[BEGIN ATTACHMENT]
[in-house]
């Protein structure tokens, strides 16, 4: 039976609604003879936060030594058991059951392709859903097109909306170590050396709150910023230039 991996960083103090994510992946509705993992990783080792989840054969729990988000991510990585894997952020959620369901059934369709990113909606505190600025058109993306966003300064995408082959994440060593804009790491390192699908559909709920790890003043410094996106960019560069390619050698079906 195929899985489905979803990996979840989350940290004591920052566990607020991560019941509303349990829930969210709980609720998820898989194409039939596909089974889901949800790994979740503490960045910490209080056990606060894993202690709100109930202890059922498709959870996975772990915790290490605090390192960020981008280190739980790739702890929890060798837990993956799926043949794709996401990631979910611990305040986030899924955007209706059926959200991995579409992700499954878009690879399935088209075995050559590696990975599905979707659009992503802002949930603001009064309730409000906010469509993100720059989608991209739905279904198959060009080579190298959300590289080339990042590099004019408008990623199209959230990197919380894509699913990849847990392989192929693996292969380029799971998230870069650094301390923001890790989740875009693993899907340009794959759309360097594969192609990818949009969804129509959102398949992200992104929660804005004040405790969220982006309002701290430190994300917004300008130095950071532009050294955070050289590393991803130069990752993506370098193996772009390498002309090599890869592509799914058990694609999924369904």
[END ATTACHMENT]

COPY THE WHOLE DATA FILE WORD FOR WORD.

[in-house]
């Protein structure tokens, strides 16, 4: 039976609604003879936060030594058991059951392709859903097109909306170590050396709150910023230039 991996960083103090994510992946509705993992990783080792989840054969729990988000991510990585894997952020959620369901059934369709990113909606505190600025058109993306966003300064995408082959994440060593804009790491390192699908559909709920790890003043410094996106960019560069390619050698079906 195929899985489905979803990996979840989350940290004591920052566990607020991560019941509303349990829930969210709980609720998820898989194409039939596909089974889901949800790994979740503490960045910490209080056990606060894993202690709100109930202890059922498709959870996975772990915790290490605090390192960020981008280190739980790739702890929890060798837990993956799926043949794709996401990631979910611990305040986030899924955007209706059926959200991995579409992700499954878009690879399935088209075995050559590696990975599905979707659009992503802002949930603001009064309730409000906010469509993100720059989608991209739905279904198959060009080579190298959300590289080339990042590099004019408008990623199209959230990197919380894509699913990849847990392989192929693996292969380029799971998230870069650094301390923001890790989740875009693993899907340009794959759309360097594969192609990818949009969804129509959102398949992200992104929660804005004040405790969220982006309002701290430190994300917004300008130095950071532009050294955070050289590393991803130069990752993506370098193996772009390498002309090599890869592509799914058990694609999924369904």